Two running tropes of Soviet history narratives in Polish domestic politics are as follows:

Historical Memory and National Identity

The narrative of Soviet atrocities has helped sustain Polish national identity and historical memory. Parties emphasize the experiences of resistance to power, suffering and pain meted on Poles, and resilience as a key element of Polish identity to push forth the narratives of Soviet Union historical experiences.

Another set of narratives arises from Poland’s European integration. Some Polish parties align themselves with Western values, and institutions, and advocate NATO expansion as a necessity.

Reconciliation vs. Confrontation

While all the parties acknowledge the Soviet historical atrocities, the approach they take defines their narratives. For instance, some political actors advocate for reconciliation and improved relations with Russia, emphasizing the need to move beyond historical atrocities.

They seek votes based on pushing forth a pragmatic approach towards Russia. Whereas, others take a more confrontational stance. They highlight the crimes and human rights abuses committed during the Soviet era, emphasizing the need for remembrance, accountability and justice for the victims.


Ágh, Attila. 2015. “The Transformation of the Hungarian Party System. From Democratic Chaos to Electoral Autocracy.” Comparative Southeast European Studies 63 (2): 201–22.

———. 2021. “The Third Wave of Autocratization in East-Central Europe.”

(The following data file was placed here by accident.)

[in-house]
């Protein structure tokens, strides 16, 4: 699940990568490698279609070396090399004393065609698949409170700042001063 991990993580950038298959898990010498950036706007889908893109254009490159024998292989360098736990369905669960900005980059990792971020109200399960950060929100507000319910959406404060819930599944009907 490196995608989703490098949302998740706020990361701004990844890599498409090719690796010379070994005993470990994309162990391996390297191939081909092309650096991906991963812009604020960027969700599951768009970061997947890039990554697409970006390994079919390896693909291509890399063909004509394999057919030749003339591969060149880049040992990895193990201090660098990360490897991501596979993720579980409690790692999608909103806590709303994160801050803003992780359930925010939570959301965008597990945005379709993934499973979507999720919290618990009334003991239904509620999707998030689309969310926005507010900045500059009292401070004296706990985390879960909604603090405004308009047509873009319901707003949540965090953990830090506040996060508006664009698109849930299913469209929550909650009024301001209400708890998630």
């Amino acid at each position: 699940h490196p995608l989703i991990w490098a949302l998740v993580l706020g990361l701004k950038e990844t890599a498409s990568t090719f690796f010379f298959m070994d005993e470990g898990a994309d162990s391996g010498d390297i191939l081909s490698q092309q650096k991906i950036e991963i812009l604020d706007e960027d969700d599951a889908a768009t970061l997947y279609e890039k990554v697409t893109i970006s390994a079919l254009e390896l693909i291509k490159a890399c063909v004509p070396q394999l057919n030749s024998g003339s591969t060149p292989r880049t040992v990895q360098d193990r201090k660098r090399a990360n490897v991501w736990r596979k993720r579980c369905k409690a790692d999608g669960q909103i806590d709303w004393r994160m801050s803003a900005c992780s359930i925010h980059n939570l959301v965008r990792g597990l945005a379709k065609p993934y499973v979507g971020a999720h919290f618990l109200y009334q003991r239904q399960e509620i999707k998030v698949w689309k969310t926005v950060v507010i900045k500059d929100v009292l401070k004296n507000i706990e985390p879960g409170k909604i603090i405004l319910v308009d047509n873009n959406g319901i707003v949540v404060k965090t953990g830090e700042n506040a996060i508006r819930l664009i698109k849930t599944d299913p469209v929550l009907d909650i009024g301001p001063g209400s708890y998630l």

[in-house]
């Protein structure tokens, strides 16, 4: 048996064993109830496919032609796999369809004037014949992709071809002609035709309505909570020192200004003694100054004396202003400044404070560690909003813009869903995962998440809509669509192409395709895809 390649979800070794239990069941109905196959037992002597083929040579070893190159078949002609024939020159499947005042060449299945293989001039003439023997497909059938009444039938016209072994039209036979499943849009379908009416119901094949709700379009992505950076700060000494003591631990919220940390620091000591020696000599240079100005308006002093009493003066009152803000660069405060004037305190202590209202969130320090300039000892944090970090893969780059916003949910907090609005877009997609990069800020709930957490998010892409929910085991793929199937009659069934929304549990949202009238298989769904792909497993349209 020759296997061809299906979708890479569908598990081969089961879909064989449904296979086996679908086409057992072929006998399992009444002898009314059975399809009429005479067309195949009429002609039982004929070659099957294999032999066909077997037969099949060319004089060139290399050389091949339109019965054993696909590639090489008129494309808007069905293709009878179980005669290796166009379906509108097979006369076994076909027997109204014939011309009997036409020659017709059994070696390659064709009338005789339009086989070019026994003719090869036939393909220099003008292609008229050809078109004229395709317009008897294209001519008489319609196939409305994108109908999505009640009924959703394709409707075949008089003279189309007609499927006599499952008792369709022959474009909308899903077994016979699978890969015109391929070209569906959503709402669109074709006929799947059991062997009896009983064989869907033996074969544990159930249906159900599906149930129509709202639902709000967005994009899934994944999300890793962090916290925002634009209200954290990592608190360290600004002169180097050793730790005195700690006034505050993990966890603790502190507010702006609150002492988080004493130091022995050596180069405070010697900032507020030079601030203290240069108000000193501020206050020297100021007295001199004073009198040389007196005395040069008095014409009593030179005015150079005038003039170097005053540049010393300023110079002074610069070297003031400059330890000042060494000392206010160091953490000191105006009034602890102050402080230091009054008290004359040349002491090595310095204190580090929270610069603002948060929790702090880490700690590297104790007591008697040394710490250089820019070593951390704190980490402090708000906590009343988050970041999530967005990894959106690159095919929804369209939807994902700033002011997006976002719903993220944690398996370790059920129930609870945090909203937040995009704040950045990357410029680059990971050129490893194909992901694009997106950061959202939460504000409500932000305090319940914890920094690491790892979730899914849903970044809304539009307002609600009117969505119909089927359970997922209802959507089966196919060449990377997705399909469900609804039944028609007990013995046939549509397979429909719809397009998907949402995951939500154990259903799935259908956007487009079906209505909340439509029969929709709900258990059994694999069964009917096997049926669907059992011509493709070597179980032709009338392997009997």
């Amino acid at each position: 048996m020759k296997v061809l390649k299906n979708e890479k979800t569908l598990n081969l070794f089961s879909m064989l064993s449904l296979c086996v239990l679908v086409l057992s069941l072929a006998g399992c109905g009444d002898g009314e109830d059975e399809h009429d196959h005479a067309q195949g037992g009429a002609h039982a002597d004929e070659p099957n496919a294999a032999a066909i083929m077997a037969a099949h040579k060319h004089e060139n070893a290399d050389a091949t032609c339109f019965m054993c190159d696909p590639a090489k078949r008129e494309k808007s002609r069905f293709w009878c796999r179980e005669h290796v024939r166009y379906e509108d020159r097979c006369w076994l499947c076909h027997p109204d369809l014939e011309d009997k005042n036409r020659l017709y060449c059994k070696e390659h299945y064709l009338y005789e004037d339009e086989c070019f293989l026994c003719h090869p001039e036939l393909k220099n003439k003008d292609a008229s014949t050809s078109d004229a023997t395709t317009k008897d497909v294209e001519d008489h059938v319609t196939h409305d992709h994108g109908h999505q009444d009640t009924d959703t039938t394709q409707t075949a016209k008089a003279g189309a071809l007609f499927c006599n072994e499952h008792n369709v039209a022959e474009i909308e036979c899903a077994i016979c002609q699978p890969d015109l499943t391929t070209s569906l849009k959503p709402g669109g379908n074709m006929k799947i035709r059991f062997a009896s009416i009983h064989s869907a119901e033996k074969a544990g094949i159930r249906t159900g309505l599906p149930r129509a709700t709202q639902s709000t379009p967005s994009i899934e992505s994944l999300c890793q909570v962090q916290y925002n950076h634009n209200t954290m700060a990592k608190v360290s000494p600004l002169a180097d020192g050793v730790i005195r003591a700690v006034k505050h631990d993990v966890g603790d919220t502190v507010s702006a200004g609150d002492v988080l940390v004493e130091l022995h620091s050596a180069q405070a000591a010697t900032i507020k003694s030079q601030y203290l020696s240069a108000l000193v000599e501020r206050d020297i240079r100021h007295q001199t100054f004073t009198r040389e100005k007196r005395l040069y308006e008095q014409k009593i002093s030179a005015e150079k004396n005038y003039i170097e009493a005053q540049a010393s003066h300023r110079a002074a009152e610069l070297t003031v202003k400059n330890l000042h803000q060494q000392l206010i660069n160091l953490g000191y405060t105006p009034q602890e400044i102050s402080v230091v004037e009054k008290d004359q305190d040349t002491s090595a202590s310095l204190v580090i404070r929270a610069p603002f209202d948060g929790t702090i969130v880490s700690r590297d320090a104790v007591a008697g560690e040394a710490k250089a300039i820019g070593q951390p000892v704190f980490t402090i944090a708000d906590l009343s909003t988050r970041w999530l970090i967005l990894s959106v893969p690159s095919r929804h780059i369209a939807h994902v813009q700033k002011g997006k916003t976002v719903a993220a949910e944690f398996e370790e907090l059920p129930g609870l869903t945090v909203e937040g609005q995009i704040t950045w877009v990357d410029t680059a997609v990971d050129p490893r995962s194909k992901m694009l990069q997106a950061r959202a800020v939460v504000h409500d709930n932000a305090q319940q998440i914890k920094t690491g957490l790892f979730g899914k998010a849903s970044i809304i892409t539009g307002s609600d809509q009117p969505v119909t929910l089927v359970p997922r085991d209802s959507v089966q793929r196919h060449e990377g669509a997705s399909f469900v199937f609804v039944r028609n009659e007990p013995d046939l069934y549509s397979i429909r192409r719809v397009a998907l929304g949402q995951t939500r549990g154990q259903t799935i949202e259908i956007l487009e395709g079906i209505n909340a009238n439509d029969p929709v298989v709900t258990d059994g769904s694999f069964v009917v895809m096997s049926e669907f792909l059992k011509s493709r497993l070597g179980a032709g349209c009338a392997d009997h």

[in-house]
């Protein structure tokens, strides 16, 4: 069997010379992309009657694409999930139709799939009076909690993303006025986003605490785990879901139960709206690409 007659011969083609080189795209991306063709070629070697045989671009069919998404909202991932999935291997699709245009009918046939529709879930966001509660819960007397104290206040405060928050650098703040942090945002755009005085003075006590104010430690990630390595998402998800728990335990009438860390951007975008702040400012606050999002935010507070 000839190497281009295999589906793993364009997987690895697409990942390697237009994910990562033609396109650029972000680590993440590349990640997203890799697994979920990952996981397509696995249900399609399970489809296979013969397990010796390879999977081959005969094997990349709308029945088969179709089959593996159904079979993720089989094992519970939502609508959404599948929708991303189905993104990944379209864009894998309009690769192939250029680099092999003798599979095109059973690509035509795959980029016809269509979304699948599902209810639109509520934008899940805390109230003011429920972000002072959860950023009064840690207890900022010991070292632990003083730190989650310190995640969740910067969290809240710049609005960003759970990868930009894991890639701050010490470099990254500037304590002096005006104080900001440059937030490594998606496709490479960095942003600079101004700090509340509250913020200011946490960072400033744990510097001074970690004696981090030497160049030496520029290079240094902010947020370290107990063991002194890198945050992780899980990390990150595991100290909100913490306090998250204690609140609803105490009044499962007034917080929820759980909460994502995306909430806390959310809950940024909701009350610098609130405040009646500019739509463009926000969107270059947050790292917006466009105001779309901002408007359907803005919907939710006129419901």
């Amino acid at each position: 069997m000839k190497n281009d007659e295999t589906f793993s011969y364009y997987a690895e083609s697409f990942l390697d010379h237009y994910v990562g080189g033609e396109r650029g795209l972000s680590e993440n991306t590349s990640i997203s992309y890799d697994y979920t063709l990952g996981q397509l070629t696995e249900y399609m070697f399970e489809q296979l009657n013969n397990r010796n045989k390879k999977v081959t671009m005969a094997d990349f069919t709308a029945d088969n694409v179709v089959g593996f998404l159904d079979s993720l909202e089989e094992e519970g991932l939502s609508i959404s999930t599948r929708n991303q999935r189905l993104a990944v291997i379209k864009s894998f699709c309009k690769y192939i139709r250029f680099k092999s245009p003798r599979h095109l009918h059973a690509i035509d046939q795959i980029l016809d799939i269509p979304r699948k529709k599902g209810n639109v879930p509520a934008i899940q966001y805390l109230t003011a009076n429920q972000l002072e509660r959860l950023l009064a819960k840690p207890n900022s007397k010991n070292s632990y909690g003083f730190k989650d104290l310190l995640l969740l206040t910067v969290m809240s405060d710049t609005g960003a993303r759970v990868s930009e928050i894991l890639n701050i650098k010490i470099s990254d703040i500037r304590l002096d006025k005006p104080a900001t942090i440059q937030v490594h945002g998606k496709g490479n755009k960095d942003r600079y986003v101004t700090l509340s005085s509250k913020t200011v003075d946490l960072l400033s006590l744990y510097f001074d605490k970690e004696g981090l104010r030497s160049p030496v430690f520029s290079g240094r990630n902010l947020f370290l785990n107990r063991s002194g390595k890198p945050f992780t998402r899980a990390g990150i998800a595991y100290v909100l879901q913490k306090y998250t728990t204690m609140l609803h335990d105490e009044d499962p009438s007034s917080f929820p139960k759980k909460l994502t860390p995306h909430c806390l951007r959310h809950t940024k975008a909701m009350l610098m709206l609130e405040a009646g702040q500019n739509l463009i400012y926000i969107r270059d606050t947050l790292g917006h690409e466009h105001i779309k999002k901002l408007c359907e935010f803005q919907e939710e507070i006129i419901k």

———. 2022. “The Orbán Regime as the ‘Perfect Autocracy’: The Emergence of the ‘Zombie Democracy’ in Hungary.” Politics in Central Europe 18 (1): 1–25.

Bernhard, Michael. 2021. “Democratic Backsliding in Poland and Hungary.” Slavic Review 80 (3): 585–607.

Bloomberg.Com. 2023. “Hungary Needs to Think Hard About Future Russia Relations, Orban Says,” March 9, 2023.

Borhi, L. 2001. “Empire by Coercion: The Soviet Union and Hungary in the 1950s.” Cold War History 1 (2): 47–72.

Bottoni, Stefano. 2009. “SOVIETIZATION AND NATIONALISM IN HUNGARY.” The Historical Journal 52 (3): 789–97.

Bozóki, András, and Eszter Simon. 2010. “Hungary since 1989.” In Central and Southeast European Politics since 1989, edited by Sabrina P. Ramet, 1st ed., 204–32. Cambridge University Press.

Deák, András, and Csaba Weiner. n.d. “Hungary: Leveraging Political Influence.”

Deregözü, Murat. 2019. “Hungary & Russia – Who Really Wants What?” Köz-Gazdaság 14 (3): 227–38.